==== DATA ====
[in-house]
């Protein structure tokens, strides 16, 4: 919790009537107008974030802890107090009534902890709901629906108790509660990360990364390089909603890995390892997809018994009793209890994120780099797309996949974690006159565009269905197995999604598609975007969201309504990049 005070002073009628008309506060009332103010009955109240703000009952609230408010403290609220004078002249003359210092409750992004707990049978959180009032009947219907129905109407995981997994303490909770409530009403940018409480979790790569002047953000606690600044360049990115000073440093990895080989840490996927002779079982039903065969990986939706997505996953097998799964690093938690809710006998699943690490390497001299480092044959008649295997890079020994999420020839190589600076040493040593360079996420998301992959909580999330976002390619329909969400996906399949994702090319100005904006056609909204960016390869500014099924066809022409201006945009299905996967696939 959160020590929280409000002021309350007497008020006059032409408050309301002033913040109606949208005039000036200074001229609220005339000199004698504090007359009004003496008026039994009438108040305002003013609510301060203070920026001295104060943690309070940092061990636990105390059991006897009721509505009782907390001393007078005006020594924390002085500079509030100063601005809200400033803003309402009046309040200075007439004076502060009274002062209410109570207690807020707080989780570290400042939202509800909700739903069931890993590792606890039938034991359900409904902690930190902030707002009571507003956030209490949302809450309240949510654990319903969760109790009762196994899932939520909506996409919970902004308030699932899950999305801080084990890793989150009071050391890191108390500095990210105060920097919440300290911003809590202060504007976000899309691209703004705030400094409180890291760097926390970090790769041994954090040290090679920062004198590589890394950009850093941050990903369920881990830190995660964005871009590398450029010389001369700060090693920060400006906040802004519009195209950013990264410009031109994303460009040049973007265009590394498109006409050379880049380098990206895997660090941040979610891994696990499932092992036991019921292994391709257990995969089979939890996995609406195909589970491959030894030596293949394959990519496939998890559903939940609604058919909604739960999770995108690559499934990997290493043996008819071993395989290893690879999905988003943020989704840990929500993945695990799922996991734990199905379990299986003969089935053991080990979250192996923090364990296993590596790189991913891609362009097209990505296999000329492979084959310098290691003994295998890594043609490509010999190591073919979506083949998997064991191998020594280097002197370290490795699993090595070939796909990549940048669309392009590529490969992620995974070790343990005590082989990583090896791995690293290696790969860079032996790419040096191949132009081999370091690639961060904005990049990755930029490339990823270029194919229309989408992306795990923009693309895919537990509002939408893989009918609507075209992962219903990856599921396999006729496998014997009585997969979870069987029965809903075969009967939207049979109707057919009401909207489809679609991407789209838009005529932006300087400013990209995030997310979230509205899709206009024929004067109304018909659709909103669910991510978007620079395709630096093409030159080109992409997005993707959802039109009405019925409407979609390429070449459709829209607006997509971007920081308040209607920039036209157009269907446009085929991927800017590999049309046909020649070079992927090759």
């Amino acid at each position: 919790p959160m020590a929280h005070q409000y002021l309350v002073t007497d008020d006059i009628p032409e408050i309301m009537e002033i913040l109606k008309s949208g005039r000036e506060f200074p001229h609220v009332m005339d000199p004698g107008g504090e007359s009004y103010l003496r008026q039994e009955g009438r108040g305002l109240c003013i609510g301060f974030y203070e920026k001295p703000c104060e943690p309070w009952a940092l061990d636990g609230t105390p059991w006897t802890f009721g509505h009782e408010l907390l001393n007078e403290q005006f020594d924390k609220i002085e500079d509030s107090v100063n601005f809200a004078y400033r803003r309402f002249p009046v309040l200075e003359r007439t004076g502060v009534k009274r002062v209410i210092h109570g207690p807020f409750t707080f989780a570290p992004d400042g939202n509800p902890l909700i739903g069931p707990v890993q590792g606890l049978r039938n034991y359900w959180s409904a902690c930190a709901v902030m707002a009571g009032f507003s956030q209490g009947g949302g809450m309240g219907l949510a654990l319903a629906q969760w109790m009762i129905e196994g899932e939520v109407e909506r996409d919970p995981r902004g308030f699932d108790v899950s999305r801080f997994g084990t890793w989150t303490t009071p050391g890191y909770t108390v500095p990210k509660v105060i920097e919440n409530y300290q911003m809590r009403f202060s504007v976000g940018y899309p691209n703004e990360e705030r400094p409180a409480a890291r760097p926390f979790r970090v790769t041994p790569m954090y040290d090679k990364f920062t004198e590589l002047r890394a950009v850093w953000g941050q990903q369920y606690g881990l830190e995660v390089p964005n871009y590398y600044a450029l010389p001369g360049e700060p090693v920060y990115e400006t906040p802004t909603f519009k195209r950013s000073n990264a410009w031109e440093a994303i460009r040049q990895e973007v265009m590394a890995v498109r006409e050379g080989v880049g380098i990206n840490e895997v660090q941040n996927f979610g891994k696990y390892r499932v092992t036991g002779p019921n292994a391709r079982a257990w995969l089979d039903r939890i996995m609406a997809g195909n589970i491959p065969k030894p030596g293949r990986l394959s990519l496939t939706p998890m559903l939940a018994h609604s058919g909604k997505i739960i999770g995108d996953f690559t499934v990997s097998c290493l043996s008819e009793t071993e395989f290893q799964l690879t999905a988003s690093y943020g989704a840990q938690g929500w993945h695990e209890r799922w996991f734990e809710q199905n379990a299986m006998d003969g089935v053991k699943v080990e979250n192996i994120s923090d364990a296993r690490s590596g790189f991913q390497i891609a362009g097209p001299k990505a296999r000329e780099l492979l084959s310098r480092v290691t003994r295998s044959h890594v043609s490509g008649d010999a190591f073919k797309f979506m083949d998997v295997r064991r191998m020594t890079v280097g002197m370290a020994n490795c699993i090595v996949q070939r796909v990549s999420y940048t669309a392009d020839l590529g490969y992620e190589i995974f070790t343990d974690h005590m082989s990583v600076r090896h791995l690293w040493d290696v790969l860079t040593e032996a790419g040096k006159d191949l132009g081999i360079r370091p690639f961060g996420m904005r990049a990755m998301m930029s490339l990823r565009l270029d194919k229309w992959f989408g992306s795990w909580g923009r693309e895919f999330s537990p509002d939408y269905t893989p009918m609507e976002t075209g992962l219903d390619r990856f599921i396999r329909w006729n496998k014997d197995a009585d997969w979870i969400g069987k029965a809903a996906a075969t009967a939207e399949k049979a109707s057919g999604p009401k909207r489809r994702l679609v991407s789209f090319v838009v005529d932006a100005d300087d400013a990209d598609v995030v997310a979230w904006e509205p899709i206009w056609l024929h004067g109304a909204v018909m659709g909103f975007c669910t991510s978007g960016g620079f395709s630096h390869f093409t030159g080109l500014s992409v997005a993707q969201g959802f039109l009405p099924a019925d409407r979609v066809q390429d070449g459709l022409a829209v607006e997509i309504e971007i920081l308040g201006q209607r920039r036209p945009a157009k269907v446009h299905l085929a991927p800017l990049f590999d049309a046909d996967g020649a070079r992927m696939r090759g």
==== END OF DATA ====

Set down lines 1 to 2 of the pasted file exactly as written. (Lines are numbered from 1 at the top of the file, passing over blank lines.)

[in-house]
């Protein structure tokens, strides 16, 4: 919790009537107008974030802890107090009534902890709901629906108790509660990360990364390089909603890995390892997809018994009793209890994120780099797309996949974690006159565009269905197995999604598609975007969201309504990049 005070002073009628008309506060009332103010009955109240703000009952609230408010403290609220004078002249003359210092409750992004707990049978959180009032009947219907129905109407995981997994303490909770409530009403940018409480979790790569002047953000606690600044360049990115000073440093990895080989840490996927002779079982039903065969990986939706997505996953097998799964690093938690809710006998699943690490390497001299480092044959008649295997890079020994999420020839190589600076040493040593360079996420998301992959909580999330976002390619329909969400996906399949994702090319100005904006056609909204960016390869500014099924066809022409201006945009299905996967696939 959160020590929280409000002021309350007497008020006059032409408050309301002033913040109606949208005039000036200074001229609220005339000199004698504090007359009004003496008026039994009438108040305002003013609510301060203070920026001295104060943690309070940092061990636990105390059991006897009721509505009782907390001393007078005006020594924390002085500079509030100063601005809200400033803003309402009046309040200075007439004076502060009274002062209410109570207690807020707080989780570290400042939202509800909700739903069931890993590792606890039938034991359900409904902690930190902030707002009571507003956030209490949302809450309240949510654990319903969760109790009762196994899932939520909506996409919970902004308030699932899950999305801080084990890793989150009071050391890191108390500095990210105060920097919440300290911003809590202060504007976000899309691209703004705030400094409180890291760097926390970090790769041994954090040290090679920062004198590589890394950009850093941050990903369920881990830190995660964005871009590398450029010389001369700060090693920060400006906040802004519009195209950013990264410009031109994303460009040049973007265009590394498109006409050379880049380098990206895997660090941040979610891994696990499932092992036991019921292994391709257990995969089979939890996995609406195909589970491959030894030596293949394959990519496939998890559903939940609604058919909604739960999770995108690559499934990997290493043996008819071993395989290893690879999905988003943020989704840990929500993945695990799922996991734990199905379990299986003969089935053991080990979250192996923090364990296993590596790189991913891609362009097209990505296999000329492979084959310098290691003994295998890594043609490509010999190591073919979506083949998997064991191998020594280097002197370290490795699993090595070939796909990549940048669309392009590529490969992620995974070790343990005590082989990583090896791995690293290696790969860079032996790419040096191949132009081999370091690639961060904005990049990755930029490339990823270029194919229309989408992306795990923009693309895919537990509002939408893989009918609507075209992962219903990856599921396999006729496998014997009585997969979870069987029965809903075969009967939207049979109707057919009401909207489809679609991407789209838009005529932006300087400013990209995030997310979230509205899709206009024929004067109304018909659709909103669910991510978007620079395709630096093409030159080109992409997005993707959802039109009405019925409407979609390429070449459709829209607006997509971007920081308040209607920039036209157009269907446009085929991927800017590999049309046909020649070079992927090759």